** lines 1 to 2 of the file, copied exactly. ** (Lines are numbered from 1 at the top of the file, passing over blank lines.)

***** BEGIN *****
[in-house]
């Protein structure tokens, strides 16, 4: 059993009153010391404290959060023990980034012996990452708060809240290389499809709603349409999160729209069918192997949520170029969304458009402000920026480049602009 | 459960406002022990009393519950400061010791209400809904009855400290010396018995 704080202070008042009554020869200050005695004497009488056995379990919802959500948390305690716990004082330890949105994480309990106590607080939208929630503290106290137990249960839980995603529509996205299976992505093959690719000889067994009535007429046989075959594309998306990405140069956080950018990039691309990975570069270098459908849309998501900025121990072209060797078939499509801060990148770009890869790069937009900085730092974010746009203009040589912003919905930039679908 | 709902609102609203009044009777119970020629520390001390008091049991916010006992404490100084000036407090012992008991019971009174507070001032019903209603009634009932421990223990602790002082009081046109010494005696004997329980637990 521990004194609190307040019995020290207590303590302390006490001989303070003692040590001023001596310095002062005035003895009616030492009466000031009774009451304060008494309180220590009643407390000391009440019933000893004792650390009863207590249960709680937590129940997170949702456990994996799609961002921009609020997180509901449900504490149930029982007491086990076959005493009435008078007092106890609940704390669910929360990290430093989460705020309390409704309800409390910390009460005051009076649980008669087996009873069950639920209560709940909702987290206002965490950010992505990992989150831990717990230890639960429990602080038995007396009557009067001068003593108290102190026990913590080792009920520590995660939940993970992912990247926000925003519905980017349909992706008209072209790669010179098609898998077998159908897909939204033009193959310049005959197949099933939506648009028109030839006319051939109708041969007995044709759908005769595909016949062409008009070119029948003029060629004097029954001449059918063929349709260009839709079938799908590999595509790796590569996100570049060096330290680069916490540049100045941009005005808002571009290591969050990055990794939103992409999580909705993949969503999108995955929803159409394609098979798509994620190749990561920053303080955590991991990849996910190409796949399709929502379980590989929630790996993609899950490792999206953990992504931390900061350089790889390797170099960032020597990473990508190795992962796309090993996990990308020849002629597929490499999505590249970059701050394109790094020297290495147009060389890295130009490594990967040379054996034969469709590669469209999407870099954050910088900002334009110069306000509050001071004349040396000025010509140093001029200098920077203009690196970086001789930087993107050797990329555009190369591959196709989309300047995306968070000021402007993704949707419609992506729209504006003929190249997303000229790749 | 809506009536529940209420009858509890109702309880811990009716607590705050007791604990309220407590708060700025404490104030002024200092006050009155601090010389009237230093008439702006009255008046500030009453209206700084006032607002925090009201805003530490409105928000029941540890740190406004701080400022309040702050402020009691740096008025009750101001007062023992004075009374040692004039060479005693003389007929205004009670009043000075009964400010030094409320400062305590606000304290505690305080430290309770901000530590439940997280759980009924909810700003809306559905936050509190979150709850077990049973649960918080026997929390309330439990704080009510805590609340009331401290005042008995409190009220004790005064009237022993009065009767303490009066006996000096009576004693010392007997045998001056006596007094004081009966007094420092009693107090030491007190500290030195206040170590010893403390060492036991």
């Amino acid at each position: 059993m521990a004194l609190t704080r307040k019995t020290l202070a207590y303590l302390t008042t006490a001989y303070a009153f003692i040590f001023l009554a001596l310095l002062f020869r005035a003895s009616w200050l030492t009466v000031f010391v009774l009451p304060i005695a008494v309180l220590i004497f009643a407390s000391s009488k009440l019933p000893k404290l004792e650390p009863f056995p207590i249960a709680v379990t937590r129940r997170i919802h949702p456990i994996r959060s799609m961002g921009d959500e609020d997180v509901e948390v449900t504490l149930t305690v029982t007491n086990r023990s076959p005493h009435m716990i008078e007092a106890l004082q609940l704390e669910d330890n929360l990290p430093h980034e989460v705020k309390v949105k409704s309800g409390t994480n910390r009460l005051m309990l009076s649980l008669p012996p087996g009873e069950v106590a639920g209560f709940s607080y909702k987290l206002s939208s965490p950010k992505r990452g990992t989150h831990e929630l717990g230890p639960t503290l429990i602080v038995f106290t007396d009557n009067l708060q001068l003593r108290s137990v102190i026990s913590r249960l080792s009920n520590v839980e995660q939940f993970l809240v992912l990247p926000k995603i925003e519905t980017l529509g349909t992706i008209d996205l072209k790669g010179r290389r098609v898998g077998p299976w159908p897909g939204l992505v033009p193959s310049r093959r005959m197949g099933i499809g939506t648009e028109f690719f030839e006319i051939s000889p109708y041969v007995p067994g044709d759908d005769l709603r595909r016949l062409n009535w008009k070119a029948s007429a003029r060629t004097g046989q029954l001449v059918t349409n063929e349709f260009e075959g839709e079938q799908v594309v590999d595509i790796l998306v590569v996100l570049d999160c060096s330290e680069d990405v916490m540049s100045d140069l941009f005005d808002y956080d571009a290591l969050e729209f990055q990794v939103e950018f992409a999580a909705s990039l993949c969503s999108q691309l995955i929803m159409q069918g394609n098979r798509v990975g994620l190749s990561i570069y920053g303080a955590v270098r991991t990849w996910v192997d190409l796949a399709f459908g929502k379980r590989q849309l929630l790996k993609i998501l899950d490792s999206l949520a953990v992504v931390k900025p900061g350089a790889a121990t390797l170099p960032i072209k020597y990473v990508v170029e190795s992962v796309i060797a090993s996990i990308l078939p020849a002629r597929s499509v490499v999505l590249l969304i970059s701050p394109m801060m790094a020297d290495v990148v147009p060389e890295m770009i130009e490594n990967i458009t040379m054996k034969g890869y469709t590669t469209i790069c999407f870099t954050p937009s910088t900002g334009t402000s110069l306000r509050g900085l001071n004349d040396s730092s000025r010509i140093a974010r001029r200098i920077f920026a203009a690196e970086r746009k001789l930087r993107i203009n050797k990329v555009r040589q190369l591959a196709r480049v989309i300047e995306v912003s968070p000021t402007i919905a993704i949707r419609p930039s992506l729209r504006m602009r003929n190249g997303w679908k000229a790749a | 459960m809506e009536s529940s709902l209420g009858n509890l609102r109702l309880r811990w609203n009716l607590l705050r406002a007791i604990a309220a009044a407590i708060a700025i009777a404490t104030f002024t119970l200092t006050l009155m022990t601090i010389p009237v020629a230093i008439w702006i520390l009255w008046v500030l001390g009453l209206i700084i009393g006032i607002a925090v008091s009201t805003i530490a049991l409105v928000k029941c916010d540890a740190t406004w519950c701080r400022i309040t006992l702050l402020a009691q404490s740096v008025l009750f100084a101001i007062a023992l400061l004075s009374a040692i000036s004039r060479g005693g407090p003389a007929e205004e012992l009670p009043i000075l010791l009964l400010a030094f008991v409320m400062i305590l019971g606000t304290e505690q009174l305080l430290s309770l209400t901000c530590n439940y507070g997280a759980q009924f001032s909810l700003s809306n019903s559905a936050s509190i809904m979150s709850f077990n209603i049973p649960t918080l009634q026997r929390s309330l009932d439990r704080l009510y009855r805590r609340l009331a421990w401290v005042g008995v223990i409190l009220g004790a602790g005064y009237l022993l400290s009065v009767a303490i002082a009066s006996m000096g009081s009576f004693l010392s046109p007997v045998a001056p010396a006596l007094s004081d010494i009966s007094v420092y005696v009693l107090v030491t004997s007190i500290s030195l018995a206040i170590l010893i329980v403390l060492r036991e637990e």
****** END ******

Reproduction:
[in-house]
């Protein structure tokens, strides 16, 4: 059993009153010391404290959060023990980034012996990452708060809240290389499809709603349409999160729209069918192997949520170029969304458009402000920026480049602009 | 459960406002022990009393519950400061010791209400809904009855400290010396018995 704080202070008042009554020869200050005695004497009488056995379990919802959500948390305690716990004082330890949105994480309990106590607080939208929630503290106290137990249960839980995603529509996205299976992505093959690719000889067994009535007429046989075959594309998306990405140069956080950018990039691309990975570069270098459908849309998501900025121990072209060797078939499509801060990148770009890869790069937009900085730092974010746009203009040589912003919905930039679908 | 709902609102609203009044009777119970020629520390001390008091049991916010006992404490100084000036407090012992008991019971009174507070001032019903209603009634009932421990223990602790002082009081046109010494005696004997329980637990 521990004194609190307040019995020290207590303590302390006490001989303070003692040590001023001596310095002062005035003895009616030492009466000031009774009451304060008494309180220590009643407390000391009440019933000893004792650390009863207590249960709680937590129940997170949702456990994996799609961002921009609020997180509901449900504490149930029982007491086990076959005493009435008078007092106890609940704390669910929360990290430093989460705020309390409704309800409390910390009460005051009076649980008669087996009873069950639920209560709940909702987290206002965490950010992505990992989150831990717990230890639960429990602080038995007396009557009067001068003593108290102190026990913590080792009920520590995660939940993970992912990247926000925003519905980017349909992706008209072209790669010179098609898998077998159908897909939204033009193959310049005959197949099933939506648009028109030839006319051939109708041969007995044709759908005769595909016949062409008009070119029948003029060629004097029954001449059918063929349709260009839709079938799908590999595509790796590569996100570049060096330290680069916490540049100045941009005005808002571009290591969050990055990794939103992409999580909705993949969503999108995955929803159409394609098979798509994620190749990561920053303080955590991991990849996910190409796949399709929502379980590989929630790996993609899950490792999206953990992504931390900061350089790889390797170099960032020597990473990508190795992962796309090993996990990308020849002629597929490499999505590249970059701050394109790094020297290495147009060389890295130009490594990967040379054996034969469709590669469209999407870099954050910088900002334009110069306000509050001071004349040396000025010509140093001029200098920077203009690196970086001789930087993107050797990329555009190369591959196709989309300047995306968070000021402007993704949707419609992506729209504006003929190249997303000229790749 | 809506009536529940209420009858509890109702309880811990009716607590705050007791604990309220407590708060700025404490104030002024200092006050009155601090010389009237230093008439702006009255008046500030009453209206700084006032607002925090009201805003530490409105928000029941540890740190406004701080400022309040702050402020009691740096008025009750101001007062023992004075009374040692004039060479005693003389007929205004009670009043000075009964400010030094409320400062305590606000304290505690305080430290309770901000530590439940997280759980009924909810700003809306559905936050509190979150709850077990049973649960918080026997929390309330439990704080009510805590609340009331401290005042008995409190009220004790005064009237022993009065009767303490009066006996000096009576004693010392007997045998001056006596007094004081009966007094420092009693107090030491007190500290030195206040170590010893403390060492036991």